Although we are made in God’s image and we are adopted as His children in baptism we don’t automatically and instinctively see everything as God does. Baptism marked the beginning of our employment in God’s vineyard. It released for us the wage of new life of union with God here and in eternity. And yet we are here to work, to develop our relationship with God in Jesus Christ and help bring about a harvest of new souls to discover God in all His nearness. We must continually, deliberately and actively seek Him in the places of His nearness. He is near in the prayer we engage in every day privately. He is near in the small group efforts of prayer in families, or groups in the parish or community. He is near in our study, our reading of a spiritual book, our accessing fundamental Catholic education on the internet, our participation in education opportunities in the parish, especially those that serve our children and young people. He is near in the works of the apostolate whether we serve in one of the many parish ministries or serve in the greater community. He is near in our fellowship with our fellow vineyard workers. And in all of these things we should find joy in the simple privilege of being employed in God’s vineyard.
While we remind ourselves of our place and responsibility within the vineyard of the kingdom of God, our personal relationship with Jesus Christ, our membership in the Church we know that we are involved in all sorts of subsidiary work fields. For our young people it is the work field of school, and for many right across the street. For parents and children it is the work field of family: providing for material and spiritual needs of children, brothers and sisters and parents. There is the work field of our professional working situation and even the work field of recreation. In all of these work fields our pursuit of the God who is near to us as workers in His vineyard should shine through our actions and interactions with others. That’s how we build up the harvest of vineyard of God’s kingdom.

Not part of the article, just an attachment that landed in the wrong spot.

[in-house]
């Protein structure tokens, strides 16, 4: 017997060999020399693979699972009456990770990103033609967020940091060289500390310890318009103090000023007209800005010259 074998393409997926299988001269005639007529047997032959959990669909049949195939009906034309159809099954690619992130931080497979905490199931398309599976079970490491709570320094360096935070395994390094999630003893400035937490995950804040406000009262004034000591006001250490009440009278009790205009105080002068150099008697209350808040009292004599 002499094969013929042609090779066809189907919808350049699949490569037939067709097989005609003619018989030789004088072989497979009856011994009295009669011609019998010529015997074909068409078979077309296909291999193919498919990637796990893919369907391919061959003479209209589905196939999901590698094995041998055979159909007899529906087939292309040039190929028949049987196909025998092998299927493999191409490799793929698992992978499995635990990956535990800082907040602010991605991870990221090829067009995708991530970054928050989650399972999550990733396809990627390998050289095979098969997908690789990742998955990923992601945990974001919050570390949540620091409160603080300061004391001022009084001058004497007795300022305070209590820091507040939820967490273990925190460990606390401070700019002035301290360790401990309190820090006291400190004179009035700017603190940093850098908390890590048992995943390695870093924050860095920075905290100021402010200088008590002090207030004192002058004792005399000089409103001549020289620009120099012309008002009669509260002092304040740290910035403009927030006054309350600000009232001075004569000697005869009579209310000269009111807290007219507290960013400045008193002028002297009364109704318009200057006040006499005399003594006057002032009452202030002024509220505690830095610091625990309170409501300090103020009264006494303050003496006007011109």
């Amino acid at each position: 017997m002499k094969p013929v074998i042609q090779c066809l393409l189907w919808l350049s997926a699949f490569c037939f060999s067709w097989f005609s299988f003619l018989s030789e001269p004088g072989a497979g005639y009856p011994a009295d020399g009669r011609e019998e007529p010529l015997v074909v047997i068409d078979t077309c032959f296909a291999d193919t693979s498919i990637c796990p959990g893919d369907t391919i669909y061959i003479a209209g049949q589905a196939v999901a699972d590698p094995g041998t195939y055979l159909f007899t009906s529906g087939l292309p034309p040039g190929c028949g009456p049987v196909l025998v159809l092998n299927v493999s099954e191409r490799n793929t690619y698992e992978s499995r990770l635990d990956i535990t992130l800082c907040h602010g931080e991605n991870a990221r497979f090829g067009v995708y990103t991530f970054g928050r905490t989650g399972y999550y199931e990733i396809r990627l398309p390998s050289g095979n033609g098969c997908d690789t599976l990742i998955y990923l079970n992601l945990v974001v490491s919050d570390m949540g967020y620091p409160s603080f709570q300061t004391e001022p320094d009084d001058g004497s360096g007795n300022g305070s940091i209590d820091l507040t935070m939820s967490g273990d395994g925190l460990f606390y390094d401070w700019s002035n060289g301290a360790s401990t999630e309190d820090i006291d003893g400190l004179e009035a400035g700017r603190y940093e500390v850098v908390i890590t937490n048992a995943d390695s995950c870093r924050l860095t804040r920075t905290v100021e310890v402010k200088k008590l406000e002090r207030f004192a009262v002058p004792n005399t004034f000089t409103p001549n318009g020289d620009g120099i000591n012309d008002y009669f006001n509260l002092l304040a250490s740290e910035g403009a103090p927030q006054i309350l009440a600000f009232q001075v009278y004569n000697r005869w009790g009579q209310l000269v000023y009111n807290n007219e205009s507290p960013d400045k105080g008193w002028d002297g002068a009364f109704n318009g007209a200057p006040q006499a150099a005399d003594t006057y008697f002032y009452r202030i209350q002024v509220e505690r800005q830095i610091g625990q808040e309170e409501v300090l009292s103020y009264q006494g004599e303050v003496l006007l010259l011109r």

But our efforts to seek the Lord, while He may be found, need to be fresh and ongoing. In my previous parish I had a conversation with a person, about my age, who was having trouble accepting some Church positions whose conflict with the culture were being highlighted, albeit inadequately, in the secular press. I asked him, “Well, have you read the catechism on that issue.” He replied: “Oh Father, when I was in elementary school we learned from the catechism.” I reminded him there was something more thorough, adult and contemporary available. (As I was recalling this conversation in the midst of homily preparation I found myself cynically wondering whether this person was trying to travel on the roadways and freeways in Vancouver and Portland on his tricycle.) The nearness of the merciful God is found in the guidance of the truth, and the gifts or grace help us to choose and act rightly. And when for whatever reason we just don’t measure up the near and merciful God is ready to forgive our sins. And as we move on in our worship today let’s do our best to take advantage of the uniqueness of God’s nearness in so many ways in this Mass, if only I choose, with mind and heart, to seek Him.